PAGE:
On top of this, you have claimed to have done very well in your professional life, so being well capitalized is yet another huge advantage that others maybe don't have. You said you were offered in excess of a $500k salary, so with this type of backup plan, it is so much more likely that a trading career can be executed with a higher chance of success since the backup plan is solid.

    So saying all this, I think its awesome that all the pieces have come together for you, but to call it easy with your long learning curve and advantages (even if they are things you worked hard for), is still rather short sighted.
  6. How long have you been trading? How long have you felt that it is better than it used to be?
  7. Your points about 12 years seem valid, but while my first posts go back years, I actually did not commit to trading until late 2019. So I would say my REAL trading career began then. 2 years then? That seems to fit what everyone else says... It takes 2 years.

    I do not believe being a coder confers any edge, if anything, it hinders. I mean I spent god knows how much time developing some stupid bullshit system which I do not need. Could that have reduced my learning curve by 6 months? Honestly, tradingview and pine script are enough.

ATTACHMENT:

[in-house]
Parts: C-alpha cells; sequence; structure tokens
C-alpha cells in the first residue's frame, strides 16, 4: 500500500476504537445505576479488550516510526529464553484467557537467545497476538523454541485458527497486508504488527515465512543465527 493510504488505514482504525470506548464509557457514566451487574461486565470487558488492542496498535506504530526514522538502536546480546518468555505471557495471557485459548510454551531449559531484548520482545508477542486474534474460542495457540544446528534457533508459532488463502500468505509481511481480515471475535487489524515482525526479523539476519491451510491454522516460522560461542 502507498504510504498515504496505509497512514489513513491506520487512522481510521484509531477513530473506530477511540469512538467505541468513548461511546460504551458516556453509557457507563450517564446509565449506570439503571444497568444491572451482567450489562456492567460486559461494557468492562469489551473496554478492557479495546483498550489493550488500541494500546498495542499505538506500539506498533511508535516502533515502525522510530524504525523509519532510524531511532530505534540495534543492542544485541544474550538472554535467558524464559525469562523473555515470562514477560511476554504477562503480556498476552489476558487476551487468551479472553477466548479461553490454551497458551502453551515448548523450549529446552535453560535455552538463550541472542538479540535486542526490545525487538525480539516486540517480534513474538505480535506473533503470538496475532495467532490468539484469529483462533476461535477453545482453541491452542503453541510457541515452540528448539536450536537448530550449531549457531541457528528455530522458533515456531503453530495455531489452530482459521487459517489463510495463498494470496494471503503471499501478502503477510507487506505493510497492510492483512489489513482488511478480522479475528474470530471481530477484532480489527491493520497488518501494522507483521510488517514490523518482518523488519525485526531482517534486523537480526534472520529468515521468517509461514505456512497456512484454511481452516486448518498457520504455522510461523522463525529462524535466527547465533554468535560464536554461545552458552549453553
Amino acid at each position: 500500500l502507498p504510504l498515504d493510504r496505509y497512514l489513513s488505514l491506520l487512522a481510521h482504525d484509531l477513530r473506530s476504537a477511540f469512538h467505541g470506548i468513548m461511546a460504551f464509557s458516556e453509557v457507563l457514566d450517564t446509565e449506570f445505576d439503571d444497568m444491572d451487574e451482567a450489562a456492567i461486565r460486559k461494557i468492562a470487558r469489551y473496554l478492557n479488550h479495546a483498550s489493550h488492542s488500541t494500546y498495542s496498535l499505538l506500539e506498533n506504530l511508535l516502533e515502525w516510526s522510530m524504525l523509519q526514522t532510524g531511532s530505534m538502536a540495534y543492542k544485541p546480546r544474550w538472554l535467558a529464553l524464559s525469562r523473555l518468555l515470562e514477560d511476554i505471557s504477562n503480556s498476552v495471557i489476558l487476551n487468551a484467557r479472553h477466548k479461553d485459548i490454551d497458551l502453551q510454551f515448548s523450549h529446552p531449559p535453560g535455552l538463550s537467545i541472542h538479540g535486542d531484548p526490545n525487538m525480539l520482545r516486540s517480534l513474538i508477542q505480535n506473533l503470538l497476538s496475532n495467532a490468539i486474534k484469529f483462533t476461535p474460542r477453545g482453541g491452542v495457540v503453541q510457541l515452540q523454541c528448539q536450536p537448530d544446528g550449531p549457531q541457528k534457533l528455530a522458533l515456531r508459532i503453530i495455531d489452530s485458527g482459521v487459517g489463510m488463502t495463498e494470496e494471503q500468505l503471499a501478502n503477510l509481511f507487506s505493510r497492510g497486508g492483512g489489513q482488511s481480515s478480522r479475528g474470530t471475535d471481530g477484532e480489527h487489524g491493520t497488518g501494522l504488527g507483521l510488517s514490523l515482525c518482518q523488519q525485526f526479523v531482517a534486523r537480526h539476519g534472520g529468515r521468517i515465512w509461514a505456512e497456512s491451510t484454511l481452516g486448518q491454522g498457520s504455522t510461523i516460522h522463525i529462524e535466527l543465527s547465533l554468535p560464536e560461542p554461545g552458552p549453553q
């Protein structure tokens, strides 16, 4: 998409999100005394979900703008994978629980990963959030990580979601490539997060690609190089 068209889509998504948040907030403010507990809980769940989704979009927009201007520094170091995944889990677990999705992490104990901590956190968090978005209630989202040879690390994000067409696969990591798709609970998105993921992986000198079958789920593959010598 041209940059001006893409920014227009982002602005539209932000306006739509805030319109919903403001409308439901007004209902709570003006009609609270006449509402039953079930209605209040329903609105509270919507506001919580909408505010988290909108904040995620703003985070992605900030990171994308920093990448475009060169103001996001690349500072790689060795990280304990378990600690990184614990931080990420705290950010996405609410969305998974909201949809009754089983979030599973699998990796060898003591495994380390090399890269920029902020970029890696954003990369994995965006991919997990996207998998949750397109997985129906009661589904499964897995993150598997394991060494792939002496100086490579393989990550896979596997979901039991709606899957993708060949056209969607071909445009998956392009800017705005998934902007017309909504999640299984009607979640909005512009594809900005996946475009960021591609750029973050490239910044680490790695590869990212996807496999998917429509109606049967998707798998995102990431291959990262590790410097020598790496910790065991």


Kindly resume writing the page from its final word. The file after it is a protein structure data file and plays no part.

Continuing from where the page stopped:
Yes, I have done very well professionally. I am lucky, no doubt, but I invested a lot of time into becoming really good at it. Being well capitalized is a gift and a curse.

    Consider the discount broker: $500/ES contract.

    You can fund an account with $10K and make $10K a month using 1 ES contract, probably going long only.

    I don't need to be well capitalized for that. But I need to be a good trader. Being well capitalized means you can be a worse trader for longer.

    I'm not saying I'd prefer to not be well capitalized, because I want to keep scaling up but I think being well capitalized when learning is actually a hindrance.

    Great comment, hopefully I addressed your points from my perspective.
    NoahA likes this.